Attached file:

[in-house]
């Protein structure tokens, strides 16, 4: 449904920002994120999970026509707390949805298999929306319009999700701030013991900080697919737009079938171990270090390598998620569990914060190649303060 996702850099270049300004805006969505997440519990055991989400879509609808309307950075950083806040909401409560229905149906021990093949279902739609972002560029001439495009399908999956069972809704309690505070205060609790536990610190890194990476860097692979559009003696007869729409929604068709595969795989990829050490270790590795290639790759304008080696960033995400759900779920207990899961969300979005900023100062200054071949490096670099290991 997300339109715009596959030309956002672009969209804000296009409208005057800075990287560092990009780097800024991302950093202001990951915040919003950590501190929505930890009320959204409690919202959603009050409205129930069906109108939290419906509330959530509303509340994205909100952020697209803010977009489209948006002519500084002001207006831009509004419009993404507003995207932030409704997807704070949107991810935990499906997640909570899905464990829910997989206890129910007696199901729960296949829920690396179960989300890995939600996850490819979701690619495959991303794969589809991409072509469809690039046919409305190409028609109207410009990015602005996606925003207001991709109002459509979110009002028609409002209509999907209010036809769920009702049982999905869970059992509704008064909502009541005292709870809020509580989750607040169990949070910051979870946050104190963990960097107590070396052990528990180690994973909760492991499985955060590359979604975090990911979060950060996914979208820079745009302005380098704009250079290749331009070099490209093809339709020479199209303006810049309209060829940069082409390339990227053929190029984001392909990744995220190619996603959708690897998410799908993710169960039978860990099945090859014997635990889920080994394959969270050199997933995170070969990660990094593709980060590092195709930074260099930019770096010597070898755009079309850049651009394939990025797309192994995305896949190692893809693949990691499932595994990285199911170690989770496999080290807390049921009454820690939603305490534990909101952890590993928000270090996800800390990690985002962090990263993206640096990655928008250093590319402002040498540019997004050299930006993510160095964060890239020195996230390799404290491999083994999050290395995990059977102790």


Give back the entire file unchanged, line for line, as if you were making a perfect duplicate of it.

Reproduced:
[in-house]
């Protein structure tokens, strides 16, 4: 449904920002994120999970026509707390949805298999929306319009999700701030013991900080697919737009079938171990270090390598998620569990914060190649303060 996702850099270049300004805006969505997440519990055991989400879509609808309307950075950083806040909401409560229905149906021990093949279902739609972002560029001439495009399908999956069972809704309690505070205060609790536990610190890194990476860097692979559009003696007869729409929604068709595969795989990829050490270790590795290639790759304008080696960033995400759900779920207990899961969300979005900023100062200054071949490096670099290991 997300339109715009596959030309956002672009969209804000296009409208005057800075990287560092990009780097800024991302950093202001990951915040919003950590501190929505930890009320959204409690919202959603009050409205129930069906109108939290419906509330959530509303509340994205909100952020697209803010977009489209948006002519500084002001207006831009509004419009993404507003995207932030409704997807704070949107991810935990499906997640909570899905464990829910997989206890129910007696199901729960296949829920690396179960989300890995939600996850490819979701690619495959991303794969589809991409072509469809690039046919409305190409028609109207410009990015602005996606925003207001991709109002459509979110009002028609409002209509999907209010036809769920009702049982999905869970059992509704008064909502009541005292709870809020509580989750607040169990949070910051979870946050104190963990960097107590070396052990528990180690994973909760492991499985955060590359979604975090990911979060950060996914979208820079745009302005380098704009250079290749331009070099490209093809339709020479199209303006810049309209060829940069082409390339990227053929190029984001392909990744995220190619996603959708690897998410799908993710169960039978860990099945090859014997635990889920080994394959969270050199997933995170070969990660990094593709980060590092195709930074260099930019770096010597070898755009079309850049651009394939990025797309192994995305896949190692893809693949990691499932595994990285199911170690989770496999080290807390049921009454820690939603305490534990909101952890590993928000270090996800800390990690985002962090990263993206640096990655928008250093590319402002040498540019997004050299930006993510160095964060890239020195996230390799404290491999083994999050290395995990059977102790």